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Getting Stuck In: Time to put the “D” in DP

The Getting Stuck In column delves into some of the more intriguing aspects in US Soccer and MLS, shining a light on the stories regarding the league’s teams and its most-loved characters. This week Dave Lewis looks into whether MLS clubs need to invest in more defensive Designated Players to enjoy success.

By Dave Lewis

So why should you read this gas bag talk about MLS? Well, my analysis wouldn’t help you win a bet in Vegas, but it might help you understand where MLS teams are coming up short. First, a disclaimer: I am not one of those Moneyball, sabermetric nerds that can take the amount of touches a centre back takes during a game, divide that by his passing completion rate, multiply it by his weekly salary and surmise his true value. Instead, I use the highly advanced method of the eye test. And the level of defense in MLS isn’t passing it.

As we know there is nothing sexy about being a central defender. The glory positions are in attack. The forwards get the commercials, the big wages and the women (John Terry being the exception – sorry Wayne Bridge). For MLS teams, shoring up the backline is an afterthought. In LA you have midfielder Robbie Rogers starting on the backline. DaMarcus Beasley, a winger most his life, starts in the back for Houston. And what is Brek Shea doing for Orlando City? You can’t just throw anyone back there.

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There are two teams with huge defensive deficiencies who tanked in the playoffs. Toronto, who fizzled out of the first round because they spent close to $16 million on three attacking players (Altidore, Bradley and Giovinco) with no regard for defense. And then there’s the Galaxy, who let in five goals at home to Portland just prior to their first round playoff exit to Seattle. LA, like Toronto, spent an ungodly amount on their three DPs (close to $15 million) while losing their star keeper, Jaime Penedo, over money. They replaced him with an over-the-hill Donovan Ricketts in the second half of the season who let in goals at an alarming pace. As my old man once told me: “It’s expensive to be cheap.”

Here’s my theory: If you take one of those attacking DP slots and use it on a defender or ‘keeper that is quality, experienced and young(ish), your MLS team might score less, but give up less. Defense wins championships, no?

Ok, maybe it’s unfair to pick on the two expansion teams since expansion teams rarely make the playoffs their first go around, but a little dirt kicked their way may wake them up.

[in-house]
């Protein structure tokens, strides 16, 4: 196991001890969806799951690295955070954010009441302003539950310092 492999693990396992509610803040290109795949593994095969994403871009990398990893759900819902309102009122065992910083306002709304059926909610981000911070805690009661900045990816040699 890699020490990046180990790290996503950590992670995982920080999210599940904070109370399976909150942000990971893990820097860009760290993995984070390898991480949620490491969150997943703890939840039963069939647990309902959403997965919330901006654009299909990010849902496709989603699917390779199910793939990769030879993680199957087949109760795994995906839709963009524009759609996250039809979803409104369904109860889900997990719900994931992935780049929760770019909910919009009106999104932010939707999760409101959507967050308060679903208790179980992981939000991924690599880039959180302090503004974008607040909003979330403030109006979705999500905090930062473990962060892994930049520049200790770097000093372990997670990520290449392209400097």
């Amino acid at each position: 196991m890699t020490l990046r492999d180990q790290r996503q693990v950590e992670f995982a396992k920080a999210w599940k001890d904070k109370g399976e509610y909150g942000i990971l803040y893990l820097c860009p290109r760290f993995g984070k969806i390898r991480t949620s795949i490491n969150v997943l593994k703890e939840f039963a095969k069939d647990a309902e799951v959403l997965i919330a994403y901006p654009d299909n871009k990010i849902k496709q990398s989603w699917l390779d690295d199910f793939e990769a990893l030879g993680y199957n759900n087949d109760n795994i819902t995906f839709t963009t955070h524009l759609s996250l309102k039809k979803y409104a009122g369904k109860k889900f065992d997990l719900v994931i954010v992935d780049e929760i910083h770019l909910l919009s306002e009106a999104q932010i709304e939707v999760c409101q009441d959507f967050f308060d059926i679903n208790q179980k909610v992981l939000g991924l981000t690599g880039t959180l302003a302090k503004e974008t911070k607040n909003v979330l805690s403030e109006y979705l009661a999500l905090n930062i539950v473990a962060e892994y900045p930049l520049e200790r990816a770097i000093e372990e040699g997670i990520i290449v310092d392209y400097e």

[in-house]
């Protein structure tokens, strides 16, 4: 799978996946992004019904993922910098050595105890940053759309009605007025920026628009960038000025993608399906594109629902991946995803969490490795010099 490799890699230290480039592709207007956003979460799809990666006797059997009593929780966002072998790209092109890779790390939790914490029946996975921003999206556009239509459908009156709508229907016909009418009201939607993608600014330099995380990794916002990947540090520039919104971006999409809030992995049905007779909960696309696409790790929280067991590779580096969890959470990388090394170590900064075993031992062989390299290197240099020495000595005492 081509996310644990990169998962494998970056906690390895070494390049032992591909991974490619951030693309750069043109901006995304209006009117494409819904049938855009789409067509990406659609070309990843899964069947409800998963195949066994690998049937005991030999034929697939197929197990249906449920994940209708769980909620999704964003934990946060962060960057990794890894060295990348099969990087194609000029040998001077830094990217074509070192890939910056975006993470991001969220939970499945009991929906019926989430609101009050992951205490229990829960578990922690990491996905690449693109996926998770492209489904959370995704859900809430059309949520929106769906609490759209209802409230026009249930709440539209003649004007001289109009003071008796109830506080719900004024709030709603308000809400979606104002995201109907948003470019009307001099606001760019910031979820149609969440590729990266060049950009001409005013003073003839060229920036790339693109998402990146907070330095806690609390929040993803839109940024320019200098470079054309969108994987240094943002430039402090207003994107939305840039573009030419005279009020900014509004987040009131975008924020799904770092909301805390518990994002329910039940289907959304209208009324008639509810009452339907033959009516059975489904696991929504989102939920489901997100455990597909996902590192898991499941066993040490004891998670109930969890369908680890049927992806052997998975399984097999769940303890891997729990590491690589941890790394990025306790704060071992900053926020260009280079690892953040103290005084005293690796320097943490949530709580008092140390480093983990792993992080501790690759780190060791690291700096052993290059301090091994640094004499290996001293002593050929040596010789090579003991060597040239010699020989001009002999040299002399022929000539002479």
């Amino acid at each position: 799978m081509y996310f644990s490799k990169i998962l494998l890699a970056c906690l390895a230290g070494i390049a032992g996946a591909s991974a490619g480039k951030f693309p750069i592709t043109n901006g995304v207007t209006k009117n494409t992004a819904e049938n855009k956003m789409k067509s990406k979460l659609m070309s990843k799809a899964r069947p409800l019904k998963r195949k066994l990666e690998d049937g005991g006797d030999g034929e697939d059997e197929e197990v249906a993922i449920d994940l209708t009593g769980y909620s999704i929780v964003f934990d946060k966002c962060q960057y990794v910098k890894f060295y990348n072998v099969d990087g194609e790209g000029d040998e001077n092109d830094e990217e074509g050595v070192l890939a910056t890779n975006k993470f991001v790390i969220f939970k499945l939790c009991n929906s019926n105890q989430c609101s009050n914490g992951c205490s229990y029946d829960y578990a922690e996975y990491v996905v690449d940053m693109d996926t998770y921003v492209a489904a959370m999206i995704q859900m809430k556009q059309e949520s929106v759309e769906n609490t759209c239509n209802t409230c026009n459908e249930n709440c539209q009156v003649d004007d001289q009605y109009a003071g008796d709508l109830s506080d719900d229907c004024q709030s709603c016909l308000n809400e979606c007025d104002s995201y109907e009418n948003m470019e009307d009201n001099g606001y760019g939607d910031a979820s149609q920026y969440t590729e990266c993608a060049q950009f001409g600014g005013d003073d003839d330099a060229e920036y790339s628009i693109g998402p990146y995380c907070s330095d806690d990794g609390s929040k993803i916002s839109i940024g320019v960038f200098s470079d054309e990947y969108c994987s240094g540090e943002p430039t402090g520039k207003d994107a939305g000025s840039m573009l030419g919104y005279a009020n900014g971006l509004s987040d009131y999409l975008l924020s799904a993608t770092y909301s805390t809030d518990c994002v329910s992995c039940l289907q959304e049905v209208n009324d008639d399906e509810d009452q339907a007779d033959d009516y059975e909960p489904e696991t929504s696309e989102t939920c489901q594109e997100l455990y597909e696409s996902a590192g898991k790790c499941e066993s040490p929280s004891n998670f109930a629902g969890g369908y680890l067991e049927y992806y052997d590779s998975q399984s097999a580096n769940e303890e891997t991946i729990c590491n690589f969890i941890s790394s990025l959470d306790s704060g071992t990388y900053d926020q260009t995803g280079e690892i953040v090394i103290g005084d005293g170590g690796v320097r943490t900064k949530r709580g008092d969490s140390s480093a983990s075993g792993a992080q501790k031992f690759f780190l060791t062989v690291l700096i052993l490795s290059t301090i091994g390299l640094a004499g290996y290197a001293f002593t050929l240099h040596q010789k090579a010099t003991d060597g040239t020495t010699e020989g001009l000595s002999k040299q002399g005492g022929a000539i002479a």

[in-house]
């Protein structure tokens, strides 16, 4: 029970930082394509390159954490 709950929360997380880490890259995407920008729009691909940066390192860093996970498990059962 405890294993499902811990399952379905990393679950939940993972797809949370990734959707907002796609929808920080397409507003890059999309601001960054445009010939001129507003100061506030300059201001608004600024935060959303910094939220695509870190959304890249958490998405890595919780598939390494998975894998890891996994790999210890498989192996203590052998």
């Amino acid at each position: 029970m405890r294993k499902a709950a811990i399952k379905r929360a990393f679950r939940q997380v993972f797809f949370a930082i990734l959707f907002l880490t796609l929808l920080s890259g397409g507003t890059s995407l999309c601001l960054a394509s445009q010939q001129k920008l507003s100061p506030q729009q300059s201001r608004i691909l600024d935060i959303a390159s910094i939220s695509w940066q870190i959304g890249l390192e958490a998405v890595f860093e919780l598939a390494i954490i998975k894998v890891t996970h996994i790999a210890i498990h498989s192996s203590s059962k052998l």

Adding “D” will help NYC with the “Ws”

NYCFC  plays on the silliest looking, most awkwardly laid out pitch in MLS (and maybe the world?), with horrible sight lines and huge walls meant for baseball (wait, it was meant for baseball). The field is small in width, length and history. With the Manchester City money behind them, the club goes for flash: Frank Lampard, David Villa and Andrea Pirlo. Attacking players. Big name DPs. But what if they took one of those high priced players and put the money on a DP defender (they were tied for last for most goals given up in the league in 2015).

What if they took Lampard’s $6 million and gave it to let’s say Leighton Baines. He is 29. Still plenty left in the tank. He is a left-back with grit, great on set pieces and is a forward-like penalty taker (he just signed a new deal with Everton so not going to happen, but you get the idea). Or if you want a commanding centre-back, offer Martin Skrtel $7 million and the chance of living in the US, and he might leave Merseyside.

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Orlando is a keeper (away)

Ok, the goalkeeper position wasn’t the main problem in Orlando. But they did let in 56 goals with very few clean sheets to reflect on. Not all the fault of Tally Hall et al. Orlando has plenty of attacking players (see Larin). And they needed Kaka and his MLS leading salary to sell tickets in their inaugural season. But what if you took that Kaka money, or even half that amount, and put it on a ‘keeper? A star-studded stopper. Let’s say they signed Keylor Navas before he went to Real Madrid (he’s making Real fans forget about De Gea). Man, that would’ve put Orlando’s Mickey Mouse “D” to rest. Plus, he comes from Costa Rica where he would be closer to home, making it easier to make national team call-ups.

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True, there are some great young defenders in the league (the Whitecaps Kendall Watson and the Red Bulls’ Matt Miazga come to mind). But when I do my highly scientific analysis and get on FIFA 16 to play NYCFC versus Toronto, I have to watch Andoni Iraola, the highest rated MLS defender (according to EA) mark Giovinco, and that sure doesn’t pass the eye test.

Clearly the focus needs to be on “D”.

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2 Comments on Getting Stuck In: Time to put the “D” in DP

  1. I agree wholehartedly. MLS is clearly trying to get backsides in the seats and eyeballs on the TV’s with these signings. Which is great but the balance of it all is out of whack. The defensive play is not on par with the European big 5 which is sad for me being a huge MLS fan and American.

  2. This is a great read. Here in the Colonies, we want action packed scoring and the thought of 0-0 to anyone not enlightened is boring. I would love to read your thoughts regarding teams who have invested in defensive DP’s (such as Liam Ridgewell). Living in Portland and watching the backline before his signing was agonizing, but as soon as he came to the team, the dynamic changed. Then along with the addition of Borchers, Villafana beating out Harrington and Powell growing, we have one of the best defensive lines in the league. Defense does win championships and I was glad to see the team invest in Ridgewell.

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